11. Celebrity hacker gets ten years - This story caught my eye for a few reasons. One, Scarlett Johansen is smoking hot and I just watched the Avengers (Which I really liked). Okay, so this guy used the tried and true method of hacking the security question to change the password on someone's account. We really need to do a better job of educating people about the security question, its really just another password and should be treated as such. Google two-factor authentication is the way to go and will prevent this type of attacks, implement it on all your systems now. As penetration testers we do the same thing, recon and guess passwords and/or "secret" questions (more like "secret" answers). The hacker did other things like forward all of your email to him. This may sound like fun and easy thing to do in order to kill a weekend, but it landed him 10 years in prison (not so fun unless your into being shanked and raped).

Larry's Stories

DEFCON Documentary Sneak preview - [Larry] - Should be neat. 20 years in the making. Jason Scott and crew have released a 20 minute tease of the documentary.

IE 0-day - [Larry] - A fix is out… and it only affects IE 6, 7 and 8 (not 9 and 10). This of course is still prevalent in may places where newer browsers are unsupported by certain mission critical applications. Sigh. How do developers/vendors get away with this?

Inclusion in Tactical Countermeaseures? - [Larry] - Seeding your real data with fake data, then alerting on it when it moves, or gets published elsewhere. Interesting concept. I'd even argue that access of this data should trigger alarms, because just maybe if it is accessed, it is outside of "normal" filtered means.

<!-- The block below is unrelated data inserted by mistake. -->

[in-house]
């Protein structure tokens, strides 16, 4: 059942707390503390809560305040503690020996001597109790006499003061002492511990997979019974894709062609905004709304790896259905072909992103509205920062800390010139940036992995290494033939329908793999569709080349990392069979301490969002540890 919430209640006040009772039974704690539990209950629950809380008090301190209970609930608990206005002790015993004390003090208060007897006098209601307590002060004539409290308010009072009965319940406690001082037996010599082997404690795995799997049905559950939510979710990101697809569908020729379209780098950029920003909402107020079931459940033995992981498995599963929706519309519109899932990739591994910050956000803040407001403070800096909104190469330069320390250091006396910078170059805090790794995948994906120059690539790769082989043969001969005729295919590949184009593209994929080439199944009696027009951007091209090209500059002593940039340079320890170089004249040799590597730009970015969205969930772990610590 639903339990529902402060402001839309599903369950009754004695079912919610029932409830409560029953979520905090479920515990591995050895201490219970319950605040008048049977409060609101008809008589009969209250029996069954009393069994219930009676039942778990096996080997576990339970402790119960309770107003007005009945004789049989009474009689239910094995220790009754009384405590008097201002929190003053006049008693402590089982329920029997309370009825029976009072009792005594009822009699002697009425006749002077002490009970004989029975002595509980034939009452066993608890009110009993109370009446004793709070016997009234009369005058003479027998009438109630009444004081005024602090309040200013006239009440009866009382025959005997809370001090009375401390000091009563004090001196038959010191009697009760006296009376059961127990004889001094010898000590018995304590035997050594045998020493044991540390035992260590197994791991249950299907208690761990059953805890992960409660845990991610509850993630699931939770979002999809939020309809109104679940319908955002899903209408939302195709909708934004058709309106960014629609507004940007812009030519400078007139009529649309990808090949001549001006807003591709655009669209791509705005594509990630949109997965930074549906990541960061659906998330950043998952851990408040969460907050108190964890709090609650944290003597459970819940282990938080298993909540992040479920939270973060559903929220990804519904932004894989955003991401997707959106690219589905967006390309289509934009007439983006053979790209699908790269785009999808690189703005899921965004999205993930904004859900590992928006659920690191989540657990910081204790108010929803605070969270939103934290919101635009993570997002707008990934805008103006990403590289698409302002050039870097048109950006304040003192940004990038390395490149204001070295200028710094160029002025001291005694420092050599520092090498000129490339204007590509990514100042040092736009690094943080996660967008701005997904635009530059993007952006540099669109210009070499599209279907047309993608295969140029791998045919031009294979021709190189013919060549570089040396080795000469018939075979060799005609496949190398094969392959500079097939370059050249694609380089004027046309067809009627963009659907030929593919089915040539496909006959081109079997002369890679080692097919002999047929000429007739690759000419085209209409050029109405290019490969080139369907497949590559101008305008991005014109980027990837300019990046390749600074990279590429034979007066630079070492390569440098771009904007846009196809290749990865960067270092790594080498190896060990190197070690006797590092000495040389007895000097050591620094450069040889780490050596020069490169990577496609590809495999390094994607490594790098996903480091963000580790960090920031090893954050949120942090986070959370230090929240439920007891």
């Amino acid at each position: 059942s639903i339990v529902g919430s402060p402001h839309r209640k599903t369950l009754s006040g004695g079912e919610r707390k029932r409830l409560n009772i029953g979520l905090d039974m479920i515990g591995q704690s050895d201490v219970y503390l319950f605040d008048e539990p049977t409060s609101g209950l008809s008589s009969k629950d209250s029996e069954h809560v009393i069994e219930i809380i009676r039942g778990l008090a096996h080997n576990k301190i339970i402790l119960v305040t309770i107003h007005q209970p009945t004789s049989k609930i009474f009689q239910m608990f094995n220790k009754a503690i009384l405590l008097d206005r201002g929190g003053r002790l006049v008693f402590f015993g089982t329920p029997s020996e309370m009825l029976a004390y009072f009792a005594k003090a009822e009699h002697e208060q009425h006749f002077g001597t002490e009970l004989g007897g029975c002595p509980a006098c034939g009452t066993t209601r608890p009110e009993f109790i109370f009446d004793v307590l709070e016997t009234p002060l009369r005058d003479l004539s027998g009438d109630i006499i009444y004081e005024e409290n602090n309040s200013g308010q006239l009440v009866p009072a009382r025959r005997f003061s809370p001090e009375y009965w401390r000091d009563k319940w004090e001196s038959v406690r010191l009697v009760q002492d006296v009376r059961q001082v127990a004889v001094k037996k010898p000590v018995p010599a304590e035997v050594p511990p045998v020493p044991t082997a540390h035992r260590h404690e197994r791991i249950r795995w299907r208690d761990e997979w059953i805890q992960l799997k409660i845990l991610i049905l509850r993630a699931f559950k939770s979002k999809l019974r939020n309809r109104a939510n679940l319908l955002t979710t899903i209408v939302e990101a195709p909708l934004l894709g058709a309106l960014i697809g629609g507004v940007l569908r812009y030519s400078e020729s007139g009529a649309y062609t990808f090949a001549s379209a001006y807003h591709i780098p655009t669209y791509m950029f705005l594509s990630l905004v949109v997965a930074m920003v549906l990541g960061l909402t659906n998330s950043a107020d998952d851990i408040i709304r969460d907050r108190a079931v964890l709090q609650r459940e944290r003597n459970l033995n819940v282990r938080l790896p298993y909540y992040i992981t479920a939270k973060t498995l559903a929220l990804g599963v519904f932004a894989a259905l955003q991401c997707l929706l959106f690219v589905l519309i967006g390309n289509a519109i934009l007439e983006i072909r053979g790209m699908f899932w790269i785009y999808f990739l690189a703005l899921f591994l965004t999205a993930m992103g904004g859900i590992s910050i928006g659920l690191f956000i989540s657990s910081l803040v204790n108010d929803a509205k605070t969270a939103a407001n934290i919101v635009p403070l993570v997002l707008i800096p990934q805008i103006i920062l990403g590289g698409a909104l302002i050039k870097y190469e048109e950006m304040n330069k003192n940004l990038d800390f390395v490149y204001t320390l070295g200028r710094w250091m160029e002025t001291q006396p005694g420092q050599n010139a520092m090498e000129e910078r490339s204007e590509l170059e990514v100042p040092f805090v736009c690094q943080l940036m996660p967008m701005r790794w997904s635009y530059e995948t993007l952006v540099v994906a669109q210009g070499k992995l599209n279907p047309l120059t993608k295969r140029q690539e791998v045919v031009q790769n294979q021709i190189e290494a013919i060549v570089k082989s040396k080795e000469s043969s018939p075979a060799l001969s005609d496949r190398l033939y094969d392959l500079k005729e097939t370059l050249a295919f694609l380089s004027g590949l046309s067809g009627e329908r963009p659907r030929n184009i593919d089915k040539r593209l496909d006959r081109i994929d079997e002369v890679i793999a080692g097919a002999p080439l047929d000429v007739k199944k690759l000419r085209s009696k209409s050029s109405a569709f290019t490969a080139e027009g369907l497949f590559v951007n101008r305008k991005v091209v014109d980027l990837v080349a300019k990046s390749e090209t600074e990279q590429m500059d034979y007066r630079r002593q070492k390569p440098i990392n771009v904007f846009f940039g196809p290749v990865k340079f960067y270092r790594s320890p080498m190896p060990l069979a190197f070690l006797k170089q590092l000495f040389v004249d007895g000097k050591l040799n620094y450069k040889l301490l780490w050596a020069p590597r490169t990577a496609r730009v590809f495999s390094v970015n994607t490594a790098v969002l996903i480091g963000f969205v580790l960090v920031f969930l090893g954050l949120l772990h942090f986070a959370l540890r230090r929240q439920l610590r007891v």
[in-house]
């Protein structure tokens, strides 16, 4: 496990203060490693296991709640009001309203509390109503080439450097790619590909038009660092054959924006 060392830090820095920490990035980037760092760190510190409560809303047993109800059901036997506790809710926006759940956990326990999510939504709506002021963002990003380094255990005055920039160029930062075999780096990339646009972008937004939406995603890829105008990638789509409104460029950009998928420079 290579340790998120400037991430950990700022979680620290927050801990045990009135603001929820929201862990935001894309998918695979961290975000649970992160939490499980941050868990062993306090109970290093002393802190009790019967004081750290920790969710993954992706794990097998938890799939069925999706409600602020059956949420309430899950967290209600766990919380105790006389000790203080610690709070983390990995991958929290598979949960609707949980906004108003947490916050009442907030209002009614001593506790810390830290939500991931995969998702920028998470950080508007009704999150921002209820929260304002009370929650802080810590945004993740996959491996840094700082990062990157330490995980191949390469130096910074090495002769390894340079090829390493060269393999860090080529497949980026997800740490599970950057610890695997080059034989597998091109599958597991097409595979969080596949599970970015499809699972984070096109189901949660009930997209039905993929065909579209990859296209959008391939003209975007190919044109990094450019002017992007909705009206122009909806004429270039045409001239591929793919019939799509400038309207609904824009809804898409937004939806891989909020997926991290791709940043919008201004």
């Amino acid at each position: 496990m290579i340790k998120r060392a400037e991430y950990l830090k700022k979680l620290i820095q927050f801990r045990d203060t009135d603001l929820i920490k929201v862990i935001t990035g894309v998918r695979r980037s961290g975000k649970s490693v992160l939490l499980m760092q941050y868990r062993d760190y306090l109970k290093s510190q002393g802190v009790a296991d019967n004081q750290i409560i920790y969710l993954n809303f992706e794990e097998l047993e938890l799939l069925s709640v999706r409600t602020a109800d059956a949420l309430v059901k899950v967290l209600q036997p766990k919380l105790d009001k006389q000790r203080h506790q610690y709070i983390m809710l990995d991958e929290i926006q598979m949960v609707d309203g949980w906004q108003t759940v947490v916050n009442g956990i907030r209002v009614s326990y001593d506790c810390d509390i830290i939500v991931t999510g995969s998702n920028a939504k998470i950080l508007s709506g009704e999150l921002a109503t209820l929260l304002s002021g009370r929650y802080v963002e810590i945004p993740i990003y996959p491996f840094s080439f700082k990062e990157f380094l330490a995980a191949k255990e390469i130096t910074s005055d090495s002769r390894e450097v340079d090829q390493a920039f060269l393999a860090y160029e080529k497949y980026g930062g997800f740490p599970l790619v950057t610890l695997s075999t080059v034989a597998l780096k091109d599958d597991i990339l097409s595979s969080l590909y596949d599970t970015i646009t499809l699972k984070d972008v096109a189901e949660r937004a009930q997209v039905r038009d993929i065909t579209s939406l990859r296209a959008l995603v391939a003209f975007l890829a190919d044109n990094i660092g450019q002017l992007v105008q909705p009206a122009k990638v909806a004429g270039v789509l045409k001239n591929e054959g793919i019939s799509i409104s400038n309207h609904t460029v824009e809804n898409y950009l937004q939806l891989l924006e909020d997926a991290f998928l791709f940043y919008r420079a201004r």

Patrick's Stories

  1. 5 Tips to Retain Great Security Talent - Motivate, encourage, give treats.
  2. Patent Trolls Are Back - Do you use a fax, scanner or WiFi? Pay up.
  3. Finding svn Files During Pentesting - SANS article by last week's guest, Tim Medin on being able to find source code on servers because developers leave the .svn directories (Subversion version control) on the production server. This allows people to load the source of files in a browser.
  4. 5 Resolutions InfoSec Pros Should Make - By Rafal Los, many of these are probably good for anyone to make, but it's always good to have things to think about for the new year.
  5. Adrian "Irongeek" Crenshaw with two good updates on his site. He keeps a zoo of web shells that he has found and also wrote a long article on security in the academic world

Jack's Stories from the Porch

  1. {http://www.darkreading.com/cloud-security/167901092/security/attacks-breaches/240145512/phony-google-digital-certificate-blocked-by-browser-vendors.html TurkTrust, a Turkish CA] issued some bogus intermediate CAs, and one was used to sign fraudulent google.com certificates.
  2. Outmaneuvered at Their Own Game, Antivirus Makers Struggle to Adapt according to the New York Times. Of course, the headline "Outmaneuvered at Their Own Game, Newspapers Struggle to Adapt" works, too. I love the irony.